Safety authorities say trenches pose some of the most significant hazards on construction sites nationwide, including Georgia. That is why they have a National Trench Safety Stand Down in June of every year. With a myriad of construction projects scheduled for the summer months, more workers will need reminding that a collapsing trench wall could cause death in the blink of an eye.
Can you imagine bearing the weight of a small pickup truck or a car? That is the weight of the soil that could bury you if you are in a trench when a wall caves in. You might not realize it, but it can suffocate you within minutes, and there is little chance of survival.
Your employer’s responsibility
Be careful not lose sight of the fact that even shallow trenches are hazardous. If you gain knowledge of the dangers they pose along with the safety standards of the Occupational Safety and Health Administration, you will know what should be expected from your employer. He or she is responsible for your safety, and you have the right to refuse to enter unprotected excavations.
Is there a designated, competent person on site?
OSHA regulations mandate that every construction site with excavations must have an appointed competent person who is adequately trained and responsible for identifying potential, predictable and existing hazards in working conditions and surroundings. He or she must have the authority to take the necessary steps to eliminate or correct potential dangers.
Soil analysis and protective systems
The competent person’s most significant responsibility is to analyze the soil and determine which type of protective system to use. The classification of the soil type will determine the method of protection to apply to the trench — with solid rock being the only type that needs no protection. Based on the classification of the soil, the following protection options exist:
- Sloping: This involves cutting the walls of the trench back at predetermined angles away from the excavation.
- Benching: Along with sloping, benching includes shaping the incline in a series of horizontal levels or steps.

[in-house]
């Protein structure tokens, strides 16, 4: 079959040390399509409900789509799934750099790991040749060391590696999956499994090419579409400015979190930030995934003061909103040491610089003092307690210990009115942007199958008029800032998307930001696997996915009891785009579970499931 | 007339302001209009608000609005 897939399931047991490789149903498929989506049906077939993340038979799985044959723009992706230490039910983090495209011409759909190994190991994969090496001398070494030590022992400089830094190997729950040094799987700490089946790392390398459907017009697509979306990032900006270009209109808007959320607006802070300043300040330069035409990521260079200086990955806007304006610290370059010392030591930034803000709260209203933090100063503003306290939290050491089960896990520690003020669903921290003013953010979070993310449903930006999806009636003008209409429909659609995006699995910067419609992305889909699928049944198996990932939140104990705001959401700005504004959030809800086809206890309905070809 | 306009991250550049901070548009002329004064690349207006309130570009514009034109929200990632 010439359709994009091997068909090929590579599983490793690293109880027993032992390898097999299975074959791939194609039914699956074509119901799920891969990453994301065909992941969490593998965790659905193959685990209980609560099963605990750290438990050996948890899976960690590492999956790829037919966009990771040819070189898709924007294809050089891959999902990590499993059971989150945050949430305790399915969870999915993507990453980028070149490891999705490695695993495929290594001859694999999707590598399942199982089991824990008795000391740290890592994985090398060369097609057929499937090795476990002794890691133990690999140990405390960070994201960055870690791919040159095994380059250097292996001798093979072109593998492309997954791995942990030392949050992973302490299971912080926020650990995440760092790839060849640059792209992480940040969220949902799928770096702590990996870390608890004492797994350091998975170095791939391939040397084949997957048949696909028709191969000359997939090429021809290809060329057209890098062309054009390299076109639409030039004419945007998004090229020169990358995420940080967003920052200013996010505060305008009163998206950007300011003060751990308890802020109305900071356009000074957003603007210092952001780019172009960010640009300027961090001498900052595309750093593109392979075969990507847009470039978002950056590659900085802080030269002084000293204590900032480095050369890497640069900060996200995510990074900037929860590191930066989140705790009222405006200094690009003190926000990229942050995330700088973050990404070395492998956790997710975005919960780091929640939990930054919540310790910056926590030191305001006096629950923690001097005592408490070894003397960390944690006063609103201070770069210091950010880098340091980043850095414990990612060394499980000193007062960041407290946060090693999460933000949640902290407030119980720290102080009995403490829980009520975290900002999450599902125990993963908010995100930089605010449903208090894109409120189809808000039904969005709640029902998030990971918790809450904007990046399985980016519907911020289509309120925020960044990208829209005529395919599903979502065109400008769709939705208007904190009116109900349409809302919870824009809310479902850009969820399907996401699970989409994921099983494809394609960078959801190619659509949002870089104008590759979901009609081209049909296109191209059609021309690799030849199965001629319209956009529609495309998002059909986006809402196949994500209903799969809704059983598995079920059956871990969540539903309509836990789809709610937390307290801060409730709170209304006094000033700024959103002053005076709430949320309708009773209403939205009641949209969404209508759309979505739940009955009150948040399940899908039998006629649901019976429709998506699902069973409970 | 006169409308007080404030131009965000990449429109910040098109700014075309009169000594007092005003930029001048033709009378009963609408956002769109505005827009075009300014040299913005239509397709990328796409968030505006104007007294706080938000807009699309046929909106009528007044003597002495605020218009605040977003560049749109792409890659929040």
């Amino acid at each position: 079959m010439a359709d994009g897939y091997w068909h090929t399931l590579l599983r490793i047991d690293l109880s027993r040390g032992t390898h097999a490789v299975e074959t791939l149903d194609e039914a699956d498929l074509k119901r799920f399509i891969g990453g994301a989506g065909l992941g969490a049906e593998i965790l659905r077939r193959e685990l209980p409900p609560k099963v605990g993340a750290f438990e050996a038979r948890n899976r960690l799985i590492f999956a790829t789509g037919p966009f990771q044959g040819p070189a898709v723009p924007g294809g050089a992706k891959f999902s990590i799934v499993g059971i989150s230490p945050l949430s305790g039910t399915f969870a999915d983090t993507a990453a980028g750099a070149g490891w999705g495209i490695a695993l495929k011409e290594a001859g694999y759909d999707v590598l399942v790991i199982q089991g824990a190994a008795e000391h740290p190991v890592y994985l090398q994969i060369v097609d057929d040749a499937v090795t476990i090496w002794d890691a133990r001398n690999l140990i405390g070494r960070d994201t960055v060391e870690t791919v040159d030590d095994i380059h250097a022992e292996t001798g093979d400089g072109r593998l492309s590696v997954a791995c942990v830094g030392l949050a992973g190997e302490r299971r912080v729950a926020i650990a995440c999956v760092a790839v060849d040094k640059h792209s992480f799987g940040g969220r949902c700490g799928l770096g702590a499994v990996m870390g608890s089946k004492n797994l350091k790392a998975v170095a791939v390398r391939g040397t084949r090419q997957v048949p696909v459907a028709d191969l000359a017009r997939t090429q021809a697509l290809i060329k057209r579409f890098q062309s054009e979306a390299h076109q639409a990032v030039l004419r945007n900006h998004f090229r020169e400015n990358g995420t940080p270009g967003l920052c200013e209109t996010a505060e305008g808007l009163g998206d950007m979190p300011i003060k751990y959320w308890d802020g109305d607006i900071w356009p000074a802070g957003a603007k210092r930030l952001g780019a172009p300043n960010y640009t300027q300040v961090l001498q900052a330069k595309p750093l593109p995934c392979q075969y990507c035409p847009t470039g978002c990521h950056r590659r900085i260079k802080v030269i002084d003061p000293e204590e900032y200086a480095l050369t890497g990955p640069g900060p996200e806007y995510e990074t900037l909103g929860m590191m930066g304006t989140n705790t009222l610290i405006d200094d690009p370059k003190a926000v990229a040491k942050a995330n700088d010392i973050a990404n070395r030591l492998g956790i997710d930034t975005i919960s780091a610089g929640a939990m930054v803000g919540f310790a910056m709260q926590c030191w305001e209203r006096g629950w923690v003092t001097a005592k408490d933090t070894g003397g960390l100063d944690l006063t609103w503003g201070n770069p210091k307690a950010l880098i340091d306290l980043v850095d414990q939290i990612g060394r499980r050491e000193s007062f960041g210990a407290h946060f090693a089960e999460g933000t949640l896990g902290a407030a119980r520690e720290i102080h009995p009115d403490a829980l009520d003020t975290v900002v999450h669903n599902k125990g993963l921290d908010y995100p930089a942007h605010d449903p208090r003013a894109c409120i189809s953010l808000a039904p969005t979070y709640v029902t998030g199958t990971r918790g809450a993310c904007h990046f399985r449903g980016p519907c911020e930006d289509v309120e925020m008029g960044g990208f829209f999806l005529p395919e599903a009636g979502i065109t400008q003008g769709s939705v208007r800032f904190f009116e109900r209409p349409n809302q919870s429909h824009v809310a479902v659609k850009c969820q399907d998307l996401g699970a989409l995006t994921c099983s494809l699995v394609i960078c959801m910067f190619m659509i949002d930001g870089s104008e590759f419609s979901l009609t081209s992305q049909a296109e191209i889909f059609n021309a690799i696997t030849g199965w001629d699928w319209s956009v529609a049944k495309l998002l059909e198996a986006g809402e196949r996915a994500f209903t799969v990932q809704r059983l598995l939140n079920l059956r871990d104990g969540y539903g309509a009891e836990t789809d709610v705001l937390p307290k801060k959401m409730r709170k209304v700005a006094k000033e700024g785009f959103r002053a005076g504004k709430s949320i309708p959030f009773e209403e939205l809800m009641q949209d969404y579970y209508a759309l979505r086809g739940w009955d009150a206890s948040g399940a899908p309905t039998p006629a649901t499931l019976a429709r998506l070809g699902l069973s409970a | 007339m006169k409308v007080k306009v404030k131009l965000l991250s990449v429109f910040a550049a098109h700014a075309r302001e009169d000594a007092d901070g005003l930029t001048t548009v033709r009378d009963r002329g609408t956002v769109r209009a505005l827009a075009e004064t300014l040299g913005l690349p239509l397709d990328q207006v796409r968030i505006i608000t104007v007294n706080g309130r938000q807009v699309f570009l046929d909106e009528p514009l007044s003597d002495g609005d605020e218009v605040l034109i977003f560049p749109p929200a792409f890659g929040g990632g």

- Shoring: Shoring requires the installing timber or aluminum hydraulic supports to prevent soil movement.
- Shielding: This involves placing of steel or aluminum trench boxes in the excavation to withstand any cave-in force.
Additional potential dangers and safety measures
The following potential hazards and safety precautions should always be addressed before and during working hours by the competent person, but looking out for them yourself might prove invaluable to your well-being and safety:
- Fall protection: Guardrails and barricades must be in place to prevent you or any equipment you carry from falling into the trench when you walk around it or have to cross it.
- Adjacent structures and surface objects: You will typically need to remove or support nearby buildings, sidewalks, streets, fire hydrants, trees, telephone poles and other objects close to the excavation.
- Vehicular and mobile equipment: Barricades, signals, signs, flagmen or other warning systems must be in place, and you should always wear reflective clothing.
- Falling objects: No suspended loads must be overhead, and at least two feet of clearance around the trench edges is crucial.
- Underground utilities and water accumulation: Identification and marking of gas, electric, telephone, water and sewer lines are vital to prevent accidental strikes, and accumulated water can compromise soil stability.
- Hazardous atmospheres: Atmospheric testing is critical to protect you from too much or too little oxygen or toxic gases that might be present.
- Access and egress: A ladder or another means of entry and exit should be in place no more than 25 feet away from any worker in any trench that is deeper than four feet.
With all these safety measures in place, you will significantly reduce, if not eliminate, the risk of being buried in a trench. However, if you suffer any trench-related injuries, you might find comfort in knowing that the Georgia workers’ compensation insurance system will have your back. You can even utilize the skills of an experienced attorney to assist with the benefits claims process. The compensation typically covers medical expenses and lost wages.